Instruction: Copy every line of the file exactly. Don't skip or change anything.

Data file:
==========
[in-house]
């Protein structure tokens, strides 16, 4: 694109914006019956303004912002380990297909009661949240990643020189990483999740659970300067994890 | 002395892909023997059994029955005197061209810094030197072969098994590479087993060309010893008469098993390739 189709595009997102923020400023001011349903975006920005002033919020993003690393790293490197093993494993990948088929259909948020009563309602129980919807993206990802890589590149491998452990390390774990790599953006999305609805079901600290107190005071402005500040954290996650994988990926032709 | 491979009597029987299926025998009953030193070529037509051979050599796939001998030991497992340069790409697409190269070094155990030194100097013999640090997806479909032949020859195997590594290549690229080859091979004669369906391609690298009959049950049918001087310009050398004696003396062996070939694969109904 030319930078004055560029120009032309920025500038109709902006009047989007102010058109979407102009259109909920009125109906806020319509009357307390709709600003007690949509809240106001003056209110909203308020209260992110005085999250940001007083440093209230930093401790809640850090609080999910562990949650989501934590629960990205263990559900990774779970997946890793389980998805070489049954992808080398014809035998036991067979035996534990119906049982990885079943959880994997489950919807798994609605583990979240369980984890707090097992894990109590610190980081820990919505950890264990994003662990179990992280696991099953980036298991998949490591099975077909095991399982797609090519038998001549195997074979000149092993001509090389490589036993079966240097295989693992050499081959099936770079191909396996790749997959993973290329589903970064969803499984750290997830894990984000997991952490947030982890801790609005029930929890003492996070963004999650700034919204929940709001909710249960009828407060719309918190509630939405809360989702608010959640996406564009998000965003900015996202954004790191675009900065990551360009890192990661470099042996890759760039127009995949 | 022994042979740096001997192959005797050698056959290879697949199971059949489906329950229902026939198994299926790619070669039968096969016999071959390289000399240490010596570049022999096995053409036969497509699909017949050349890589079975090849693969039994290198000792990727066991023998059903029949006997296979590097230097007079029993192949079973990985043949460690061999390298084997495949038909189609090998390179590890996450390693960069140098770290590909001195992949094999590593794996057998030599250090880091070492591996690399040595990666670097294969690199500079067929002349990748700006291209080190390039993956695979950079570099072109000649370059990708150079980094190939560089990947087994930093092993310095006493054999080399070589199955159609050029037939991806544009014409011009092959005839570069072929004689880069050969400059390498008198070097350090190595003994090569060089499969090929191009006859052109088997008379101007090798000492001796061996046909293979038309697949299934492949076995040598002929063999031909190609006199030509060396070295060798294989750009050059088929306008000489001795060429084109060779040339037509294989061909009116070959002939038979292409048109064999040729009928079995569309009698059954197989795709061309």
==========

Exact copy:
[in-house]
């Protein structure tokens, strides 16, 4: 694109914006019956303004912002380990297909009661949240990643020189990483999740659970300067994890 | 002395892909023997059994029955005197061209810094030197072969098994590479087993060309010893008469098993390739 189709595009997102923020400023001011349903975006920005002033919020993003690393790293490197093993494993990948088929259909948020009563309602129980919807993206990802890589590149491998452990390390774990790599953006999305609805079901600290107190005071402005500040954290996650994988990926032709 | 491979009597029987299926025998009953030193070529037509051979050599796939001998030991497992340069790409697409190269070094155990030194100097013999640090997806479909032949020859195997590594290549690229080859091979004669369906391609690298009959049950049918001087310009050398004696003396062996070939694969109904 030319930078004055560029120009032309920025500038109709902006009047989007102010058109979407102009259109909920009125109906806020319509009357307390709709600003007690949509809240106001003056209110909203308020209260992110005085999250940001007083440093209230930093401790809640850090609080999910562990949650989501934590629960990205263990559900990774779970997946890793389980998805070489049954992808080398014809035998036991067979035996534990119906049982990885079943959880994997489950919807798994609605583990979240369980984890707090097992894990109590610190980081820990919505950890264990994003662990179990992280696991099953980036298991998949490591099975077909095991399982797609090519038998001549195997074979000149092993001509090389490589036993079966240097295989693992050499081959099936770079191909396996790749997959993973290329589903970064969803499984750290997830894990984000997991952490947030982890801790609005029930929890003492996070963004999650700034919204929940709001909710249960009828407060719309918190509630939405809360989702608010959640996406564009998000965003900015996202954004790191675009900065990551360009890192990661470099042996890759760039127009995949 | 022994042979740096001997192959005797050698056959290879697949199971059949489906329950229902026939198994299926790619070669039968096969016999071959390289000399240490010596570049022999096995053409036969497509699909017949050349890589079975090849693969039994290198000792990727066991023998059903029949006997296979590097230097007079029993192949079973990985043949460690061999390298084997495949038909189609090998390179590890996450390693960069140098770290590909001195992949094999590593794996057998030599250090880091070492591996690399040595990666670097294969690199500079067929002349990748700006291209080190390039993956695979950079570099072109000649370059990708150079980094190939560089990947087994930093092993310095006493054999080399070589199955159609050029037939991806544009014409011009092959005839570069072929004689880069050969400059390498008198070097350090190595003994090569060089499969090929191009006859052109088997008379101007090798000492001796061996046909293979038309697949299934492949076995040598002929063999031909190609006199030509060396070295060798294989750009050059088929306008000489001795060429084109060779040339037509294989061909009116070959002939038979292409048109064999040729009928079995569309009698059954197989795709061309």